PROFESSIONAL CRICKETERS' TRUST PRESS RELEASE
Former cricketer reflects on highs and lows of recovering from addiction.
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“I’m five years recovered, but it’s not been easy. The initial high of getting sober and clean can fall away, and you don’t realise how much work you have to do beyond that to sustain it.”
In 2016, Simon Cusden experienced his lowest moment as he attempted suicide by tying a rock to his leg in order to drown himself, nine years after being released by Derbyshire and subsequently developing a crippling alcohol addiction.
Five years later, Cusden continues on his road to recovery with support from the Professional Cricketers’ Trust, and he admits that he is ‘grateful’ to be alive and sober after coming through what has been his toughest test.
Since he revealed his struggles to the Trust in a powerful interview in July 2017, the former Kent and Derbyshire man has taken a number of positive steps, including staying involved in the game as a cricket coach, working with recovering addicts at a rehabilitation programme in Bali and returning to the UK to start a new life with wife Jess in the country of his birth.
Reflecting on the reaction to wider the 2017 interview and his journey since, Cusden says that building strong personal relationships has been crucial to his successful recovery to date: “The video was a continuation of me reconnecting with cricket through reaching out to the PCA and the Trust.
“Quite a few cricketers privately shared their stories with me as well, and I wasn’t shocked that quite a few of my old friends had experienced similar struggles with addiction or anxiety and depression. It was nice to connect in a dialogue that was a little bit more human than running out onto a cricket pitch and trying to win a game.
“Since then, I’ve had good conversations with cricketers who want to know what the PCA and the Trust do, but the response was really good and it’s always nice to know you’re not alone. It’s amazing that I only played 13 games for Kent and I was so readily helped and accepted – cricket’s great for that.
“Cricket’s been the most consistent thing in my life. It’s my earliest memory and to this day it’s enabled me to travel the world and gain recovery.
“It’s like a language – I can just pick up the phone and speak to friends made through cricket. I look forward to having children and being able to play the game with them – maybe that’s the next chapter for me!”
Whilst staying in touch with the game has been a big positive for Cusden, the 36-year-old also recently shared the further methods he uses to stay on top of his mental health in an interview with the Trust published during Mental Health Awareness Week.
Turning negative addictive energy into a positive tool has allowed Cusden to remain on a consistent level and stave off the dangers posed by relapse, as he explains.
“I’ve seen both sides of the coin - I’ve lost friends in recovery who unfortunately didn’t make it, and I’ve seen others who made it back from even darker places than I came back from.”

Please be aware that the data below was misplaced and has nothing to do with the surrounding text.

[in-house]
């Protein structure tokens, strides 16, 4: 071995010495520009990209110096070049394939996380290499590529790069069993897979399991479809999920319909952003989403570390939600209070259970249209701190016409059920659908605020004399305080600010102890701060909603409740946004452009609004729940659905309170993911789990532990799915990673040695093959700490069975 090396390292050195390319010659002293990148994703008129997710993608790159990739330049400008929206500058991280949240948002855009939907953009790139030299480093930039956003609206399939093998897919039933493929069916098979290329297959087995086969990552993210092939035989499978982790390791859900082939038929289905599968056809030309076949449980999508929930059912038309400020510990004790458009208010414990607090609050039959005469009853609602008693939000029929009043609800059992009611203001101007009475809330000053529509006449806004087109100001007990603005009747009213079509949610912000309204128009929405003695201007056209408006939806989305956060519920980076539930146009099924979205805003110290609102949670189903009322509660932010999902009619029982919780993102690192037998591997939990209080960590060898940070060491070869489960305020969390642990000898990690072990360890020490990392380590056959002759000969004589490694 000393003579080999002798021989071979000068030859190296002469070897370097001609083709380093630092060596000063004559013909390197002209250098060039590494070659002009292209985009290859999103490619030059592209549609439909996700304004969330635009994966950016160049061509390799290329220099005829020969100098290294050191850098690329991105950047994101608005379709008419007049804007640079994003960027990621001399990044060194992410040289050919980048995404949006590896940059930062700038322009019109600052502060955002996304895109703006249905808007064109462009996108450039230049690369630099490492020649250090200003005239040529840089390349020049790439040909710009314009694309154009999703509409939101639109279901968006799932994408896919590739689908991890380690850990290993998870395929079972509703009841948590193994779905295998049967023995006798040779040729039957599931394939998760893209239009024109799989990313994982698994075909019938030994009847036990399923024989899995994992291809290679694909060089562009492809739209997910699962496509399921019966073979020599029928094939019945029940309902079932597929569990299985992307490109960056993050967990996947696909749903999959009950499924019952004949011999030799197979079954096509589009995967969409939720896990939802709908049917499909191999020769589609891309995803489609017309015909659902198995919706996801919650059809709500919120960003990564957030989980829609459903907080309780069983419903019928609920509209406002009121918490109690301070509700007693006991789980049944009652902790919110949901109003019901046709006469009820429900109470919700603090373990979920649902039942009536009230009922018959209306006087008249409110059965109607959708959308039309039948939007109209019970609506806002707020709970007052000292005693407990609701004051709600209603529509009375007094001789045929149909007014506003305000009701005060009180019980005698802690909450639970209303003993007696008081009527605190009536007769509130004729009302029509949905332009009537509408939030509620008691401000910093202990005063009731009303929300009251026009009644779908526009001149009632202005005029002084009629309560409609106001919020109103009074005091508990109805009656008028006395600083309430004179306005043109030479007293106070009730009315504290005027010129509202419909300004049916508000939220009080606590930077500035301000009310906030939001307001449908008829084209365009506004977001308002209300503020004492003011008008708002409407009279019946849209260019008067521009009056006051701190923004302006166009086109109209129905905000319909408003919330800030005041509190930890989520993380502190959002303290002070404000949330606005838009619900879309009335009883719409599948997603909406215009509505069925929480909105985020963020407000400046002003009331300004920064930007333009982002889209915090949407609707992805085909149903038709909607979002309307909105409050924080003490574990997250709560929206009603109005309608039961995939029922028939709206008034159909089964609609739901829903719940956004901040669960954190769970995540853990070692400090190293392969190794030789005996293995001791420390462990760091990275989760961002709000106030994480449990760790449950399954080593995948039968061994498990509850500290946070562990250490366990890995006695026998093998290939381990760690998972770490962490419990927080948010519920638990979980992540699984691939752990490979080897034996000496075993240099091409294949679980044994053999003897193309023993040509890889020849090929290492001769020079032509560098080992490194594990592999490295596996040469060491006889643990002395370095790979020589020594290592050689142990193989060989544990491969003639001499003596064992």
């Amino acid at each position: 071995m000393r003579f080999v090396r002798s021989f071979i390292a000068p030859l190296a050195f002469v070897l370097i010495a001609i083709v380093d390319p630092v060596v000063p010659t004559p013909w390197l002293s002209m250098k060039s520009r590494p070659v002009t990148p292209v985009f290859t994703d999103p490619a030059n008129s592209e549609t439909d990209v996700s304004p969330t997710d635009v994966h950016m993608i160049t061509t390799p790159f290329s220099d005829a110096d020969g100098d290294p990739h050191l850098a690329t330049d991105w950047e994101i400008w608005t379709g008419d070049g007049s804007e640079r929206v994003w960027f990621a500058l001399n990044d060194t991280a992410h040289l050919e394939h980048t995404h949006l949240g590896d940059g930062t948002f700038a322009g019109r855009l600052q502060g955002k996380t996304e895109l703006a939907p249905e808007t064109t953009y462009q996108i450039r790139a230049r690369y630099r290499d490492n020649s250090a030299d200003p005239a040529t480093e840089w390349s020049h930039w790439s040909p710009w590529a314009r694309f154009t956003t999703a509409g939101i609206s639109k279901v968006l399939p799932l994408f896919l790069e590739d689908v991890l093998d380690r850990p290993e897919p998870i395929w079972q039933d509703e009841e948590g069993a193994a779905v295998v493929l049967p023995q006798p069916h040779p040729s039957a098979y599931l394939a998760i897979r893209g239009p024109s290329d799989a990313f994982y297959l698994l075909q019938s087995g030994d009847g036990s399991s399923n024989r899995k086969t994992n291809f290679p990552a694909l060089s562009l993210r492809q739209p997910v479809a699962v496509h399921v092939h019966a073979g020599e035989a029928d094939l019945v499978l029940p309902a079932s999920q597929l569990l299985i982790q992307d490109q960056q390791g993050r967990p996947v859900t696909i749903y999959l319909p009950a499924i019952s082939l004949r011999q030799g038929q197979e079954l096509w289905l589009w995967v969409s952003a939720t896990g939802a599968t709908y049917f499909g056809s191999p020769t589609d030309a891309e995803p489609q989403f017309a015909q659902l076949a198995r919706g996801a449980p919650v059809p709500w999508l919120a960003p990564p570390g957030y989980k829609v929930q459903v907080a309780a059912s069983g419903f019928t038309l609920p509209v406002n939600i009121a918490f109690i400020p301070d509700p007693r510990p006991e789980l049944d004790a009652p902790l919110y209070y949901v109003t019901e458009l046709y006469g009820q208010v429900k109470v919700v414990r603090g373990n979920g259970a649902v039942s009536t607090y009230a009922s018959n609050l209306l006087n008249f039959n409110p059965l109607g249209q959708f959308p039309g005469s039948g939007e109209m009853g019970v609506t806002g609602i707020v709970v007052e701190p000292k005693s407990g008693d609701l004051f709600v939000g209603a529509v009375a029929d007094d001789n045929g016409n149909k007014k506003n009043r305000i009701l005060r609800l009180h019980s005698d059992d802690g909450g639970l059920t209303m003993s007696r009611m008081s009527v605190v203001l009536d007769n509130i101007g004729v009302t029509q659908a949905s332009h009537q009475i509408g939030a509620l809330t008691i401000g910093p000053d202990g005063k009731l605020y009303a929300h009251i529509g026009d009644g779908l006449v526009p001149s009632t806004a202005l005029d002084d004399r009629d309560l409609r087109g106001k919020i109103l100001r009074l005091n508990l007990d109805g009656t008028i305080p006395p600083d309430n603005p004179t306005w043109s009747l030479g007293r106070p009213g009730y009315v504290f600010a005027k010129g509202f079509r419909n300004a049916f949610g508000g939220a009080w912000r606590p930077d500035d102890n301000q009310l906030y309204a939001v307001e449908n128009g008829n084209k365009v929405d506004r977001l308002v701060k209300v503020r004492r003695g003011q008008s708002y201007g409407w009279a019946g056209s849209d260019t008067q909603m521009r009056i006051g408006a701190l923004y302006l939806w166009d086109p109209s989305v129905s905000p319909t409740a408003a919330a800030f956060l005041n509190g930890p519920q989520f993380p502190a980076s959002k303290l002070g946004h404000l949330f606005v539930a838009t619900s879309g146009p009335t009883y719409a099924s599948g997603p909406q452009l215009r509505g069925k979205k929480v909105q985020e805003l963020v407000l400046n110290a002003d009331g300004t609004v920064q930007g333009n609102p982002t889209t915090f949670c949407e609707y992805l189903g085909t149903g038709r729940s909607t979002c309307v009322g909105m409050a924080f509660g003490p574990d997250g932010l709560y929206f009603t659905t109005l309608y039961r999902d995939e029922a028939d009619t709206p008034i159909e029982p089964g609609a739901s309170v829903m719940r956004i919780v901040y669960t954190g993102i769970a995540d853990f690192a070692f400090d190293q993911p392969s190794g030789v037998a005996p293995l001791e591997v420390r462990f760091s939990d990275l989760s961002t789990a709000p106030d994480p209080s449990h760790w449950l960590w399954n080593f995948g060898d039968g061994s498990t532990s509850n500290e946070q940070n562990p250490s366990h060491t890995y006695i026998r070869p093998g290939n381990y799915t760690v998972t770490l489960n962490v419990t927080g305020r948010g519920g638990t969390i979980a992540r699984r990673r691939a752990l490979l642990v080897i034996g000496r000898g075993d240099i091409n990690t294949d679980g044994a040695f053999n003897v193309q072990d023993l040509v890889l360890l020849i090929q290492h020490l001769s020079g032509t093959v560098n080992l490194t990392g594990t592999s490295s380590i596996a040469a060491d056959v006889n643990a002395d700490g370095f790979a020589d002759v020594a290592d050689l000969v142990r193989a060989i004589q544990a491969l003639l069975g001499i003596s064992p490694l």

“Fifteen years ago, it was a bit of a taboo to speak openly about mental health, but then guys like Marcus Trescothick, Jonathan Trott and Michael Yardy spoke about their struggles, and they’ve paved the way for me and others to be able to share without judgement.
“Initially, it was unpacking addiction and anxiety, but now it’s about practice. I have a very disciplined meditation practice, and I’ve married my best friend who understands that.
“Our culture at home is very much about mental, physical and emotional health. We’re very health conscious. There’s an element that we have to be, because relapse is a very real thing, but we also love spirituality and mental health – for me it’s a very positive subject.
“We love discovering new ways of seeing ourselves and seeing the world. Addiction is a very destructive disease and the way to stay clean is to put that addictive energy to good use.
“Now I’m five years into recovery, I’m really enjoying holding that space and believing that recovery is a real thing.
“I’ve seen both sides of the coin – I’ve lost friends in recovery who unfortunately didn’t make it, and I’ve seen others who made it back from even darker places than I came back from.”
The Trust offers support to PCA members and their immediate families when they need it most, and the players’ charity has been there for Cusden, who made just 13 professional appearances during his three-year playing career, throughout his journey from addiction to recovery.
“My journey in the last five years has been one of self-development, practice, self-awareness and learning. I’ve also continued to push myself to take responsibility for my life, starting a family which I’ll be providing for.
“The Trust has been there since the moment I asked for help. In my recovery, I’ve had normal human issues that have come up and required me to have some counselling, and the Trust was there.
“To be able to have that level of support allows me to go to bed and sleep better, feeling safer in the world knowing that the Trust is there. In an emergency I know that there’s someone there who I can call, someone who will be there and listen without judgement.
“Moving forward, as a man who’s currently starting a family, to know that I’ll have lifelong membership to the Professional Cricketers’ Trust is just such a gift – I feel so blessed to have access to that.”